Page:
What I want to suggest here is that finitude is not a curse. That there are certain walls in our existence that we should embrace and learn to live fully within, rather than attempting to knock down. Walls can be a good thing. Chesterton at one point tells of the walls of a city built upon an immense precipice. When the walls were erect, the inhabitants of the city lived full lives of pleasure and fun. But when those same walls were knocked down, the inhabitants didn't fall off (as I might have expected), but rather huddled in the middle in paralyzed fear. Walls, limits, are part of what it means to be human. And this is a good gift of God.

I perceived that there is nothing better for them than to be joyful and to do good as long as they live; also that everyone should eat and drink and take pleasure in all his toil--this is God's gift to man.   Ecclesiastes 3:12-13

When we embrace the limits of life, of a given place, of our particular situation, this is when we are free to live within those limits. If I spend all of my time attempting to remove limits or to expand my horizons, I may often find that I have missed the opportunity to live the life that I already have. To embrace the limits of your life needn't necessarily be thought of a a restricting thing, it in fact can be quite freeing. To understand what and who I am not frees me to fully be what and who I am. I fear often times we miss this in our day.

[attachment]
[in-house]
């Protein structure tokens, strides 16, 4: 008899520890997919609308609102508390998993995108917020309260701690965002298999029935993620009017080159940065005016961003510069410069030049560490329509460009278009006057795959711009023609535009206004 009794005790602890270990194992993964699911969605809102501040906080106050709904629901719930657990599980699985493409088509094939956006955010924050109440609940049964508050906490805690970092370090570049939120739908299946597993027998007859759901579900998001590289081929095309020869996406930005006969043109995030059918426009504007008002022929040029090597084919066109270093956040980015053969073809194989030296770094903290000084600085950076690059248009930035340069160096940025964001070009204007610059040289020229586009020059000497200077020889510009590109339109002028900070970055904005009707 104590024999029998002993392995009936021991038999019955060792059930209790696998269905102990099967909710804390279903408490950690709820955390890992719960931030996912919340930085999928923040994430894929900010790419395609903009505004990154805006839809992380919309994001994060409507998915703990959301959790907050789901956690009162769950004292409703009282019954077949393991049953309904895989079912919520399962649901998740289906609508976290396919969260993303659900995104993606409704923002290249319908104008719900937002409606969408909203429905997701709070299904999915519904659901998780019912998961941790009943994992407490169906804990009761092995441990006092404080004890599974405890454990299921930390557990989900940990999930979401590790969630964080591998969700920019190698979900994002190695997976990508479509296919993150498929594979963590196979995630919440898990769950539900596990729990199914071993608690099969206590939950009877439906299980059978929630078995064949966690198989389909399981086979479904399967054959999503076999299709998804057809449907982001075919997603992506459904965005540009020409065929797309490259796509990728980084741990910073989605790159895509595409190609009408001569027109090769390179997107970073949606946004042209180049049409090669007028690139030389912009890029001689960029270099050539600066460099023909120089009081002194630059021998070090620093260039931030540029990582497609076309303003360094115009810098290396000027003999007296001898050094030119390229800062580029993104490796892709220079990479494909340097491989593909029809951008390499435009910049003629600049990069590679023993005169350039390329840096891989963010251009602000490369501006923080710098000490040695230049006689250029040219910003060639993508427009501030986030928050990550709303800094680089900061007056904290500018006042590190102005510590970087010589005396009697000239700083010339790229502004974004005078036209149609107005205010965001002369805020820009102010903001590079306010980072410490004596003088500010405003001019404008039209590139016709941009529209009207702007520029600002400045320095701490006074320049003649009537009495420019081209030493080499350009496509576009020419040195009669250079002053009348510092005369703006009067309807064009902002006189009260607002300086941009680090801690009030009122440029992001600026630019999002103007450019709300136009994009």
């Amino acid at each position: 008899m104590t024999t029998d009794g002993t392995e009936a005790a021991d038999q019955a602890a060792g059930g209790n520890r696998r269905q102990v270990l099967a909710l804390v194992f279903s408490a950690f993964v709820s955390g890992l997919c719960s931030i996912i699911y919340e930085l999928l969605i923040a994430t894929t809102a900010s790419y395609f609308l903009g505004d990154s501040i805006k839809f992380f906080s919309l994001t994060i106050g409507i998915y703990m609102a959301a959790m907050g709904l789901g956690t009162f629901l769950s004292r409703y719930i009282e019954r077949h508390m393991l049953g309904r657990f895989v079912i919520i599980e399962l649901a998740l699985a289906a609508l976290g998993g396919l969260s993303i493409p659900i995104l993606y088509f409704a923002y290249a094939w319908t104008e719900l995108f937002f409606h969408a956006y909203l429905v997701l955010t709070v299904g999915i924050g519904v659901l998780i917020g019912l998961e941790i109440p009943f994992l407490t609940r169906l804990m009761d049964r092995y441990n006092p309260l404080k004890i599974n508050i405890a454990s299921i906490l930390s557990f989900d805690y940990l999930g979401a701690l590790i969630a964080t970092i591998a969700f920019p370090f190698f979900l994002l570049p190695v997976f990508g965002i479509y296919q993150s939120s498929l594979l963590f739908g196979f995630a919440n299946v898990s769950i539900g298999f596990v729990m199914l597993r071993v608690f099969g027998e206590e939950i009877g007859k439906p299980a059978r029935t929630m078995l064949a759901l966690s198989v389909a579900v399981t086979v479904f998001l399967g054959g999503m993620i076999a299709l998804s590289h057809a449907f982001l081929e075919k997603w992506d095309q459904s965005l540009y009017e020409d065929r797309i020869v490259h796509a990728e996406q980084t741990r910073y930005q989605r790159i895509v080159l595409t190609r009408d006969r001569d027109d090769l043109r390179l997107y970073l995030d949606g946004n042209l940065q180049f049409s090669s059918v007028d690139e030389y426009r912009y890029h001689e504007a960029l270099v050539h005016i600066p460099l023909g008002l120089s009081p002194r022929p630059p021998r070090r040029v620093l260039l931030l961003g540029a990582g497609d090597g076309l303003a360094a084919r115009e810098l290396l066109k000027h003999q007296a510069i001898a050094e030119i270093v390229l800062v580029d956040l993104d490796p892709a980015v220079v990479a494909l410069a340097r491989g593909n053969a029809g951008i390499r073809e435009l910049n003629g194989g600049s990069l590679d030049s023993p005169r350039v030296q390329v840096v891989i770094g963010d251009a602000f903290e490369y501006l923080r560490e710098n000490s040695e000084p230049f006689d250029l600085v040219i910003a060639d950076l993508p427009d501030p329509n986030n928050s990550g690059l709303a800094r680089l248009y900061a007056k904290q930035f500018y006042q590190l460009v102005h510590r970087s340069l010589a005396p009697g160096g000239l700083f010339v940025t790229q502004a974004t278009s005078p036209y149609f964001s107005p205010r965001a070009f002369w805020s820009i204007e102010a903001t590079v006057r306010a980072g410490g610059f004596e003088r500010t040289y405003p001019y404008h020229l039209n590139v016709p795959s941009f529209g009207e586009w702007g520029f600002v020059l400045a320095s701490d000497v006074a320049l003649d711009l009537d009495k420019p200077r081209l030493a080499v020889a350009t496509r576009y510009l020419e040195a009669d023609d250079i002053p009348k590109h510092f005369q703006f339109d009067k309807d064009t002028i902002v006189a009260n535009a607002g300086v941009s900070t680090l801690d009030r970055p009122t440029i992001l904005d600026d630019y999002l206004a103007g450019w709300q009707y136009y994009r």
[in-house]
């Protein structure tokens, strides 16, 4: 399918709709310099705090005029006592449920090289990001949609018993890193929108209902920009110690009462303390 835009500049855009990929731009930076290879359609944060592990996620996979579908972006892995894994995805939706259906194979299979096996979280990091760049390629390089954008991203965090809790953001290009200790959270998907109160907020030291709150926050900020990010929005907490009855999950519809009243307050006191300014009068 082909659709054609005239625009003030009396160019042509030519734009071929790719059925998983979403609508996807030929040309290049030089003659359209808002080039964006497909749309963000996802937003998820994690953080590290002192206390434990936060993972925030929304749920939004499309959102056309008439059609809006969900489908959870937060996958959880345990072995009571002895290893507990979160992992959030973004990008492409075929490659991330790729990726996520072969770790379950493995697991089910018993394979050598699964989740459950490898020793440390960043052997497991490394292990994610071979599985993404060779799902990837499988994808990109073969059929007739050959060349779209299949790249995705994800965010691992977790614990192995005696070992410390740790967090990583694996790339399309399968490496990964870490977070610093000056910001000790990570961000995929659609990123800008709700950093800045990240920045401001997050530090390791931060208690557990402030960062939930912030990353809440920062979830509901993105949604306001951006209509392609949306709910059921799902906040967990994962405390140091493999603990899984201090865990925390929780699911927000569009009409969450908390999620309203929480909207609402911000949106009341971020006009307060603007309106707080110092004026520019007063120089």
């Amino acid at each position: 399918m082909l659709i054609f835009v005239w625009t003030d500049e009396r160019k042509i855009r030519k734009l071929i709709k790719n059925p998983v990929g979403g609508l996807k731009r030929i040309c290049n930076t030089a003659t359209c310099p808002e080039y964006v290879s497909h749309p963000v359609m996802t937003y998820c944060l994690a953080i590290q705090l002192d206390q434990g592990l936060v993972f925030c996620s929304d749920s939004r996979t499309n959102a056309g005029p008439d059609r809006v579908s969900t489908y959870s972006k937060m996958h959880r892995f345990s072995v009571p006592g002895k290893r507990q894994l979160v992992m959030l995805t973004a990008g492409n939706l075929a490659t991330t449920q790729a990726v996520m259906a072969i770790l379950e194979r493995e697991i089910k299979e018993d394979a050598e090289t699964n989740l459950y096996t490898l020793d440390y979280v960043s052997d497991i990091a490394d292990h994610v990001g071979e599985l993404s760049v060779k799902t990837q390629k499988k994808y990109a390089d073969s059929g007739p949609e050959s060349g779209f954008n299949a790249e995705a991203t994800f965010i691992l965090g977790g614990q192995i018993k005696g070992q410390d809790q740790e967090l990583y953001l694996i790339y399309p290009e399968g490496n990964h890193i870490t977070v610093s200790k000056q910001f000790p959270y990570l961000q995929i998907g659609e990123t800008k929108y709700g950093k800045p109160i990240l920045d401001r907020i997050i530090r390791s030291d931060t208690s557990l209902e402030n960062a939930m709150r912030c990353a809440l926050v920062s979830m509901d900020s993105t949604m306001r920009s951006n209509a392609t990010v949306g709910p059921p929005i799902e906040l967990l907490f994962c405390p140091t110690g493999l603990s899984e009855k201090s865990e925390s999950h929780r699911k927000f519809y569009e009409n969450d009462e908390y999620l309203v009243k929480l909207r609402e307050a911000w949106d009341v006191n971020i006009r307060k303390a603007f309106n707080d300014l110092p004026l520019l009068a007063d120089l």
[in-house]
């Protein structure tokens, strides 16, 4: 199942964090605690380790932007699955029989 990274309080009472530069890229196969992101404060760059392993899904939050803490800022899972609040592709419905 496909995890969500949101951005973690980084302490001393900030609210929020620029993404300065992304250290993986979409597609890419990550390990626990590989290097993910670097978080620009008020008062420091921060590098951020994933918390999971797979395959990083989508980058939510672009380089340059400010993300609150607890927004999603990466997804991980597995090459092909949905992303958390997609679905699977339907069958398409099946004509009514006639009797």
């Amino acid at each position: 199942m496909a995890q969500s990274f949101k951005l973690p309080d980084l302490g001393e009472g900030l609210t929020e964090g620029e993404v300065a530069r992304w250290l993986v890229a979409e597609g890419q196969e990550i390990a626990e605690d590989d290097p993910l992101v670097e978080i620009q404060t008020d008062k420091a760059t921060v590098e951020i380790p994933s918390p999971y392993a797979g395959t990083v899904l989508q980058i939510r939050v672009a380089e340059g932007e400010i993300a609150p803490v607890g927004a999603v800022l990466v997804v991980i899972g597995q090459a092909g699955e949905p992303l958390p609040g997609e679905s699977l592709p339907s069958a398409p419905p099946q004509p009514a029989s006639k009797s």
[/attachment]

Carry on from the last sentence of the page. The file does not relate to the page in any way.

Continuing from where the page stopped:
I suppose this has been a long way of say this about walls: live within in them, eat, drink, and enjoy the life you have.
 

October 26, 2015

Commonplace Monday #5

Commonplace Monday is a series of post wherein, on Monday mornings, I share short quips, sentences -perhaps as much as a paragraph- which I have collected in my various commonplace books and files. If I wrote down or recall where it came from I will certainly give attribution. However, sometimes I write down things and not where they came from. So if you see anything like that here and recognize it, that's what comment sections are for. Anyhow. Here's this week's installment:

Leavin' money to kids who spend it on gettin' blitzed/what's the point of livin' just to give it up in the end? 

Lecrae